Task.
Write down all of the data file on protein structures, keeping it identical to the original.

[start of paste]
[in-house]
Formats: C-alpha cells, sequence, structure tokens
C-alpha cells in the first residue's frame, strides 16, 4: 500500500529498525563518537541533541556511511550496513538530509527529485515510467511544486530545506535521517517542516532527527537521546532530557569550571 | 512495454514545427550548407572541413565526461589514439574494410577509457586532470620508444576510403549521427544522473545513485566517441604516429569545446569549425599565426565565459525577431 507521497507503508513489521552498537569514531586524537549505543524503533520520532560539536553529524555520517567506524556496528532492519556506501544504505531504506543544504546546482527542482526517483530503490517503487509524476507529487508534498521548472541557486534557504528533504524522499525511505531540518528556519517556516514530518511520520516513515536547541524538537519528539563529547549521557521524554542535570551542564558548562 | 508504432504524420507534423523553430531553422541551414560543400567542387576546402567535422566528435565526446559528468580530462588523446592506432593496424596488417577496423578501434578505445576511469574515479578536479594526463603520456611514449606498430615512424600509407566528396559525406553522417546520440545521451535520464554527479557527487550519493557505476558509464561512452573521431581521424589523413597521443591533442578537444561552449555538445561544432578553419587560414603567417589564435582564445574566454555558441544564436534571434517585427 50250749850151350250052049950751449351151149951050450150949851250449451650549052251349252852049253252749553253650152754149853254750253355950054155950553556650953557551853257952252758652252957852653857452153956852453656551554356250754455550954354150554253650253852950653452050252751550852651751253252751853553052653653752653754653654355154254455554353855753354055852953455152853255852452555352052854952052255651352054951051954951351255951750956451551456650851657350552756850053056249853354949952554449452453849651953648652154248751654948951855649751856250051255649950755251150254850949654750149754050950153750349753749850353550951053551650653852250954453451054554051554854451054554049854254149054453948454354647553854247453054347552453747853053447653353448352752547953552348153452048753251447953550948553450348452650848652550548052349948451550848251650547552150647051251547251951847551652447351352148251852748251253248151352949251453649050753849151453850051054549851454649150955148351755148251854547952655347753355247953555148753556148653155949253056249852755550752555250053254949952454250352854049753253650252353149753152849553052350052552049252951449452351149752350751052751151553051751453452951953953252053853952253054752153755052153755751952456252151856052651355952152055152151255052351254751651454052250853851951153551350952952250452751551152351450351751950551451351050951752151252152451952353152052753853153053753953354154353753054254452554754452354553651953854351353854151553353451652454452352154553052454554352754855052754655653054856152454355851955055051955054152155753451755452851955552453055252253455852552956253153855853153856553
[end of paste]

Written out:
[in-house]
Formats: C-alpha cells, sequence, structure tokens
C-alpha cells in the first residue's frame, strides 16, 4: 500500500529498525563518537541533541556511511550496513538530509527529485515510467511544486530545506535521517517542516532527527537521546532530557569550571 | 512495454514545427550548407572541413565526461589514439574494410577509457586532470620508444576510403549521427544522473545513485566517441604516429569545446569549425599565426565565459525577431 507521497507503508513489521552498537569514531586524537549505543524503533520520532560539536553529524555520517567506524556496528532492519556506501544504505531504506543544504546546482527542482526517483530503490517503487509524476507529487508534498521548472541557486534557504528533504524522499525511505531540518528556519517556516514530518511520520516513515536547541524538537519528539563529547549521557521524554542535570551542564558548562 | 508504432504524420507534423523553430531553422541551414560543400567542387576546402567535422566528435565526446559528468580530462588523446592506432593496424596488417577496423578501434578505445576511469574515479578536479594526463603520456611514449606498430615512424600509407566528396559525406553522417546520440545521451535520464554527479557527487550519493557505476558509464561512452573521431581521424589523413597521443591533442578537444561552449555538445561544432578553419587560414603567417589564435582564445574566454555558441544564436534571434517585427 50250749850151350250052049950751449351151149951050450150949851250449451650549052251349252852049253252749553253650152754149853254750253355950054155950553556650953557551853257952252758652252957852653857452153956852453656551554356250754455550954354150554253650253852950653452050252751550852651751253252751853553052653653752653754653654355154254455554353855753354055852953455152853255852452555352052854952052255651352054951051954951351255951750956451551456650851657350552756850053056249853354949952554449452453849651953648652154248751654948951855649751856250051255649950755251150254850949654750149754050950153750349753749850353550951053551650653852250954453451054554051554854451054554049854254149054453948454354647553854247453054347552453747853053447653353448352752547953552348153452048753251447953550948553450348452650848652550548052349948451550848251650547552150647051251547251951847551652447351352148251852748251253248151352949251453649050753849151453850051054549851454649150955148351755148251854547952655347753355247953555148753556148653155949253056249852755550752555250053254949952454250352854049753253650252353149753152849553052350052552049252951449452351149752350751052751151553051751453452951953953252053853952253054752153755052153755751952456252151856052651355952152055152151255052351254751651454052250853851951153551350952952250452751551152351450351751950551451351050951752151252152451952353152052753853153053753953354154353753054254452554754452354553651953854351353854151553353451652454452352154553052454554352754855052754655653054856152454355851955055051955054152155753451755452851955552453055252253455852552956253153855853153856553